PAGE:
Photograph of virtual Tupac performing at the Coachella Valley Music and Arts Festival, April 15, 2012. Credit: Lucy Lang/Flickr/Creative Commons
There he stands, his six-pack abs glistening, microphone in hand, yelling out to a screaming crowd at the 2012 Coachella Valley Music and Arts Festival.
Watch a video of slain rap star Tupac Shakur “performing” hits “Hail Mary” and “2 of Amerikaz Most Wanted” live at the annual fest last Sunday, alongside Snoop Dogg and producer Dr. Dre, and you could swear he was rapping in the flesh, instead of as an eerily realistic, life-size projected image. There’s even talk of an upcoming tour involving the virtual Shakur, who was murdered more than 15 years ago, and Snoop Dogg, plus Dr. Dre, according to The Wall Street Journal.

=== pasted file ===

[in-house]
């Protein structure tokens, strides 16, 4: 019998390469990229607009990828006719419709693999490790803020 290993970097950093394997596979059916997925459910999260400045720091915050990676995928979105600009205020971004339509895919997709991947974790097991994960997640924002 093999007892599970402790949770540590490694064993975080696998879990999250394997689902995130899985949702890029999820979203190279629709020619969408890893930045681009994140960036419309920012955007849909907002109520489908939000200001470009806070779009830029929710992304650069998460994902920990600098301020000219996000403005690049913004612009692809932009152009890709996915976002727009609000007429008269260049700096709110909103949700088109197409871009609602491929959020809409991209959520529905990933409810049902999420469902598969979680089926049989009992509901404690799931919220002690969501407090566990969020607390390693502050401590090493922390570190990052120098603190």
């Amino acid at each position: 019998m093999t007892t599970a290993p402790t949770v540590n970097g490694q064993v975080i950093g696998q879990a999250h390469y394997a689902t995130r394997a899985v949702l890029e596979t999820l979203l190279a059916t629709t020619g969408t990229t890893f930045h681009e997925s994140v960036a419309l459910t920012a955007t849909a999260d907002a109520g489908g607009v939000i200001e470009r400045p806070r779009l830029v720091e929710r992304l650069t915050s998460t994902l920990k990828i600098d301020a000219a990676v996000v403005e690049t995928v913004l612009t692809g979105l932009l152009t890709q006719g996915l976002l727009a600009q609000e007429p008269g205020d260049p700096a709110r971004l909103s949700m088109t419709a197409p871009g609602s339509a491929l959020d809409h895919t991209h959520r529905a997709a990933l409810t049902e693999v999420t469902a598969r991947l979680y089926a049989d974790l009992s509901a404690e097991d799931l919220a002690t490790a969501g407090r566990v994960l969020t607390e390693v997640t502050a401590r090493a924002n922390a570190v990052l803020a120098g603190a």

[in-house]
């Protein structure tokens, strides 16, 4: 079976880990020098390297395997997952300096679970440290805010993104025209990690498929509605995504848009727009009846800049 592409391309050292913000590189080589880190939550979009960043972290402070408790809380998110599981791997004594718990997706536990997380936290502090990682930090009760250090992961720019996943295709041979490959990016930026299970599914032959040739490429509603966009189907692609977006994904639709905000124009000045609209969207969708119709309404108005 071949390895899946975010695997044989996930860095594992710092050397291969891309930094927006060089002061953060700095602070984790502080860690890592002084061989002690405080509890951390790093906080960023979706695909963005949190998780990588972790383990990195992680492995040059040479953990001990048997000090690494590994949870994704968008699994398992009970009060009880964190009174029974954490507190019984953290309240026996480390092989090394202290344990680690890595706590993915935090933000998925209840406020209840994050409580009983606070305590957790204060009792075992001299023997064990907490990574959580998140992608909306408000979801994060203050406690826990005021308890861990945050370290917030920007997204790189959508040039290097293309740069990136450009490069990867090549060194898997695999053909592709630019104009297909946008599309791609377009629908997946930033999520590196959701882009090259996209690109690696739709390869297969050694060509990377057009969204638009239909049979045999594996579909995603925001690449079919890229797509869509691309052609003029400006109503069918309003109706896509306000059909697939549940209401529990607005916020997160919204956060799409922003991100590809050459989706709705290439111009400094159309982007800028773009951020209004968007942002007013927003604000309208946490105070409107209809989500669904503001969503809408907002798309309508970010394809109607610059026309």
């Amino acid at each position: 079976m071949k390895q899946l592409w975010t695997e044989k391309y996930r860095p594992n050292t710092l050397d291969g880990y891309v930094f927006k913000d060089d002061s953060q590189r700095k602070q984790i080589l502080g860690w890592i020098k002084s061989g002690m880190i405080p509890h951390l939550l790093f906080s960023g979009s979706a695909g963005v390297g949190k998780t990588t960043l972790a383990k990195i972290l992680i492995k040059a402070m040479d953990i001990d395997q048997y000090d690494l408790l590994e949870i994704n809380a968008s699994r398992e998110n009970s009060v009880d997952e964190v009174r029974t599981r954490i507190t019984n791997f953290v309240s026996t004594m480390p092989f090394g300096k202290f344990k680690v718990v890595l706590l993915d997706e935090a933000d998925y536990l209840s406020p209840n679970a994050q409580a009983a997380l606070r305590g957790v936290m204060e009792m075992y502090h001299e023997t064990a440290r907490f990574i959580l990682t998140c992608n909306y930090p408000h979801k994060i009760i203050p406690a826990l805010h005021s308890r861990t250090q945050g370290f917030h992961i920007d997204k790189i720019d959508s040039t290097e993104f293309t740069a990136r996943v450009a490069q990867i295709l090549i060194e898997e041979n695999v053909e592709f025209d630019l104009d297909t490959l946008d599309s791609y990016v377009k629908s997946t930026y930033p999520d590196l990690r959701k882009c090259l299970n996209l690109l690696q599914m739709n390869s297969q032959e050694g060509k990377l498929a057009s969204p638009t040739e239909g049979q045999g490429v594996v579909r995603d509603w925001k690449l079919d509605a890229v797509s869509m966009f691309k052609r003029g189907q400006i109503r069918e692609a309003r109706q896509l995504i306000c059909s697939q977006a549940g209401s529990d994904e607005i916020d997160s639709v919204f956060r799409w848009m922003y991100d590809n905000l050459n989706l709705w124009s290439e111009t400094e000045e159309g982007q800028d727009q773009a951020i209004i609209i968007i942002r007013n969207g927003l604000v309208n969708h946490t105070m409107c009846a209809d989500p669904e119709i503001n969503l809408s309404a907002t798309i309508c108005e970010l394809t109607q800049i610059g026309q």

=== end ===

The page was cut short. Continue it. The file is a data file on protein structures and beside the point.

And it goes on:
Digital Domain Media Group Inc., the visual-effects house behind Brad Pitt’s reverse aging in the 2008 film, “The Curious Case of Benjamin Button,” created the Shakur projection. Dr. Dre and his production team approached Digital Domain a year ago about the idea, the company’s chief creative officer, Ed Ulbrich, told The Wall Street Journal.
The effect was created on a computer, using movements and the rapper’s physicality gleaned from recorded performances. Technically, the projected ghost of the famed rapper is really a 2-D image, not a hologram, which is 3-D, with his virtual form reflected on an angled piece of glass to create the desired effect.
If you saw virtual 2Pac at Coachella, or watched video of him performing, was he convincing enough? Would you fork over money to see a performer, either alive or dead, performing as a realistic projected image? Who would you see?
Ethan Smith, entertainment news editor at The Wall Street Journal
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